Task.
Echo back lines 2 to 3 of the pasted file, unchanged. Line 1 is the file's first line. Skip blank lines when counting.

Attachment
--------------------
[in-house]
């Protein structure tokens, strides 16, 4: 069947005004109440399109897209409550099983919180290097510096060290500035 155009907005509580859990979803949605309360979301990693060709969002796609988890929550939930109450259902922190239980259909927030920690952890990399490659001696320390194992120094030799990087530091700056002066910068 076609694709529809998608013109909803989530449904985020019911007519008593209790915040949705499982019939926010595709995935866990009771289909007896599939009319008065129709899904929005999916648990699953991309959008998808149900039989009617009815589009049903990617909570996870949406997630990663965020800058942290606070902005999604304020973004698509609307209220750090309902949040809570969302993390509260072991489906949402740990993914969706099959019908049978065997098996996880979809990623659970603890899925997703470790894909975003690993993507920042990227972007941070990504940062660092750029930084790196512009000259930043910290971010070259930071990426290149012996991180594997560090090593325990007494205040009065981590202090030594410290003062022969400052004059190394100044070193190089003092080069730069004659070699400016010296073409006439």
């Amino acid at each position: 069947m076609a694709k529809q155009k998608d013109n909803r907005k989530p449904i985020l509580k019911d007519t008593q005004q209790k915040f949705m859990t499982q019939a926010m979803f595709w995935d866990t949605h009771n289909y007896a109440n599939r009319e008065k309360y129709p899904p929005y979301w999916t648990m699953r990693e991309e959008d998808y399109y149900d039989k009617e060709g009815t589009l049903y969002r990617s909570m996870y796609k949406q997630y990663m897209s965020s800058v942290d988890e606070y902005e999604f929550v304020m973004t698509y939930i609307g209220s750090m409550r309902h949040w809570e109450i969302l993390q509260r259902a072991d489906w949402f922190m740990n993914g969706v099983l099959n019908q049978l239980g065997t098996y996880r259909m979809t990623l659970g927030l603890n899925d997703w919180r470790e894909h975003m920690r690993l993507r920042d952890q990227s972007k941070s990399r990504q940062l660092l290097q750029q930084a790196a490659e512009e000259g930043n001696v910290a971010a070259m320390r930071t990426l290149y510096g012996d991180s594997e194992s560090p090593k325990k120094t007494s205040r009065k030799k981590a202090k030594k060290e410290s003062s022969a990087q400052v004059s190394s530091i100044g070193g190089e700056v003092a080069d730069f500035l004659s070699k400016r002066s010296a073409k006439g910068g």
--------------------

């Protein structure tokens, strides 16, 4: 069947005004109440399109897209409550099983919180290097510096060290500035 155009907005509580859990979803949605309360979301990693060709969002796609988890929550939930109450259902922190239980259909927030920690952890990399490659001696320390194992120094030799990087530091700056002066910068 076609694709529809998608013109909803989530449904985020019911007519008593209790915040949705499982019939926010595709995935866990009771289909007896599939009319008065129709899904929005999916648990699953991309959008998808149900039989009617009815589009049903990617909570996870949406997630990663965020800058942290606070902005999604304020973004698509609307209220750090309902949040809570969302993390509260072991489906949402740990993914969706099959019908049978065997098996996880979809990623659970603890899925997703470790894909975003690993993507920042990227972007941070990504940062660092750029930084790196512009000259930043910290971010070259930071990426290149012996991180594997560090090593325990007494205040009065981590202090030594410290003062022969400052004059190394100044070193190089003092080069730069004659070699400016010296073409006439």
């Amino acid at each position: 069947m076609a694709k529809q155009k998608d013109n909803r907005k989530p449904i985020l509580k019911d007519t008593q005004q209790k915040f949705m859990t499982q019939a926010m979803f595709w995935d866990t949605h009771n289909y007896a109440n599939r009319e008065k309360y129709p899904p929005y979301w999916t648990m699953r990693e991309e959008d998808y399109y149900d039989k009617e060709g009815t589009l049903y969002r990617s909570m996870y796609k949406q997630y990663m897209s965020s800058v942290d988890e606070y902005e999604f929550v304020m973004t698509y939930i609307g209220s750090m409550r309902h949040w809570e109450i969302l993390q509260r259902a072991d489906w949402f922190m740990n993914g969706v099983l099959n019908q049978l239980g065997t098996y996880r259909m979809t990623l659970g927030l603890n899925d997703w919180r470790e894909h975003m920690r690993l993507r920042d952890q990227s972007k941070s990399r990504q940062l660092l290097q750029q930084a790196a490659e512009e000259g930043n001696v910290a971010a070259m320390r930071t990426l290149y510096g012996d991180s594997e194992s560090p090593k325990k120094t007494s205040r009065k030799k981590a202090k030594k060290e410290s003062s022969a990087q400052v004059s190394s530091i100044g070193g190089e700056v003092a080069d730069f500035l004659s070699k400016r002066s010296a073409k006439g910068g």